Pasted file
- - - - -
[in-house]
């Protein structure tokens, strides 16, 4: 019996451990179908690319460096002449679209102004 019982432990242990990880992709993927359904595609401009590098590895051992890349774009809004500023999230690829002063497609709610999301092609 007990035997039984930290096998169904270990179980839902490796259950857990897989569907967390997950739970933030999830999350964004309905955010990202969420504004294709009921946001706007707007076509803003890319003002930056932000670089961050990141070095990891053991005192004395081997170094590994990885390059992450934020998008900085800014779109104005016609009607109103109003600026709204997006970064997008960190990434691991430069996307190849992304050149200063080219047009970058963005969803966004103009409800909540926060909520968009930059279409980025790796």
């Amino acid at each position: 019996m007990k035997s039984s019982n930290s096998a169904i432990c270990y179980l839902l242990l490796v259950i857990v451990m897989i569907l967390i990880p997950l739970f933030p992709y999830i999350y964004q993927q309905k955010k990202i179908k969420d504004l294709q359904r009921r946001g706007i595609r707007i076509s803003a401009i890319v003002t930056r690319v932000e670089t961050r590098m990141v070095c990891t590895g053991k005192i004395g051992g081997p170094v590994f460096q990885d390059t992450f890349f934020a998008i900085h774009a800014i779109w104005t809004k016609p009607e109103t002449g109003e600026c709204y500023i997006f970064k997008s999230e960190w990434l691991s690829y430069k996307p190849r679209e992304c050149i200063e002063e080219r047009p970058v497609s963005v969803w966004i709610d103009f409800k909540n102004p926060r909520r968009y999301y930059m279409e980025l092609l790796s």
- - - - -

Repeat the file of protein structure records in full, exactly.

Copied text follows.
[in-house]
């Protein structure tokens, strides 16, 4: 019996451990179908690319460096002449679209102004 019982432990242990990880992709993927359904595609401009590098590895051992890349774009809004500023999230690829002063497609709610999301092609 007990035997039984930290096998169904270990179980839902490796259950857990897989569907967390997950739970933030999830999350964004309905955010990202969420504004294709009921946001706007707007076509803003890319003002930056932000670089961050990141070095990891053991005192004395081997170094590994990885390059992450934020998008900085800014779109104005016609009607109103109003600026709204997006970064997008960190990434691991430069996307190849992304050149200063080219047009970058963005969803966004103009409800909540926060909520968009930059279409980025790796």
């Amino acid at each position: 019996m007990k035997s039984s019982n930290s096998a169904i432990c270990y179980l839902l242990l490796v259950i857990v451990m897989i569907l967390i990880p997950l739970f933030p992709y999830i999350y964004q993927q309905k955010k990202i179908k969420d504004l294709q359904r009921r946001g706007i595609r707007i076509s803003a401009i890319v003002t930056r690319v932000e670089t961050r590098m990141v070095c990891t590895g053991k005192i004395g051992g081997p170094v590994f460096q990885d390059t992450f890349f934020a998008i900085h774009a800014i779109w104005t809004k016609p009607e109103t002449g109003e600026c709204y500023i997006f970064k997008s999230e960190w990434l691991s690829y430069k996307p190849r679209e992304c050149i200063e002063e080219r047009p970058v497609s963005v969803w966004i709610d103009f409800k909540n102004p926060r909520r968009y999301y930059m279409e980025l092609l790796s």